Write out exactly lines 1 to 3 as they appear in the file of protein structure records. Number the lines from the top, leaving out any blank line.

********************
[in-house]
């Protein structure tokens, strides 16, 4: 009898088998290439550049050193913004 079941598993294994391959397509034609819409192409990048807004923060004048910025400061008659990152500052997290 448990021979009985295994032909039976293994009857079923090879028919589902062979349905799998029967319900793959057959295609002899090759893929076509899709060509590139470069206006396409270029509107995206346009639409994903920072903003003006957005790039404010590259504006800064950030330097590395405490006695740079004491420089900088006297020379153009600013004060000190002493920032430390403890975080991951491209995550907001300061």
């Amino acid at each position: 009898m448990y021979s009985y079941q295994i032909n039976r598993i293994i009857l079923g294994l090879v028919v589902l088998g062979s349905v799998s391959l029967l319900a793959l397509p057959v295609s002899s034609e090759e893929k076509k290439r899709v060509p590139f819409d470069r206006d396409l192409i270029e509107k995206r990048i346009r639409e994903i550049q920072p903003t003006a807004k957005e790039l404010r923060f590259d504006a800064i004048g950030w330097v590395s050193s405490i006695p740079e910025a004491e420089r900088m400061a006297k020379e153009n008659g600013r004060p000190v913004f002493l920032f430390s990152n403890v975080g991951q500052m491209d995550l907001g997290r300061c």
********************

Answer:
[in-house]
């Protein structure tokens, strides 16, 4: 009898088998290439550049050193913004 079941598993294994391959397509034609819409192409990048807004923060004048910025400061008659990152500052997290 448990021979009985295994032909039976293994009857079923090879028919589902062979349905799998029967319900793959057959295609002899090759893929076509899709060509590139470069206006396409270029509107995206346009639409994903920072903003003006957005790039404010590259504006800064950030330097590395405490006695740079004491420089900088006297020379153009600013004060000190002493920032430390403890975080991951491209995550907001300061």
């Amino acid at each position: 009898m448990y021979s009985y079941q295994i032909n039976r598993i293994i009857l079923g294994l090879v028919v589902l088998g062979s349905v799998s391959l029967l319900a793959l397509p057959v295609s002899s034609e090759e893929k076509k290439r899709v060509p590139f819409d470069r206006d396409l192409i270029e509107k995206r990048i346009r639409e994903i550049q920072p903003t003006a807004k957005e790039l404010r923060f590259d504006a800064i004048g950030w330097v590395s050193s405490i006695p740079e910025a004491e420089r900088m400061a006297k020379e153009n008659g600013r004060p000190v913004f002493l920032f430390s990152n403890v975080g991951q500052m491209d995550l907001g997290r300061c």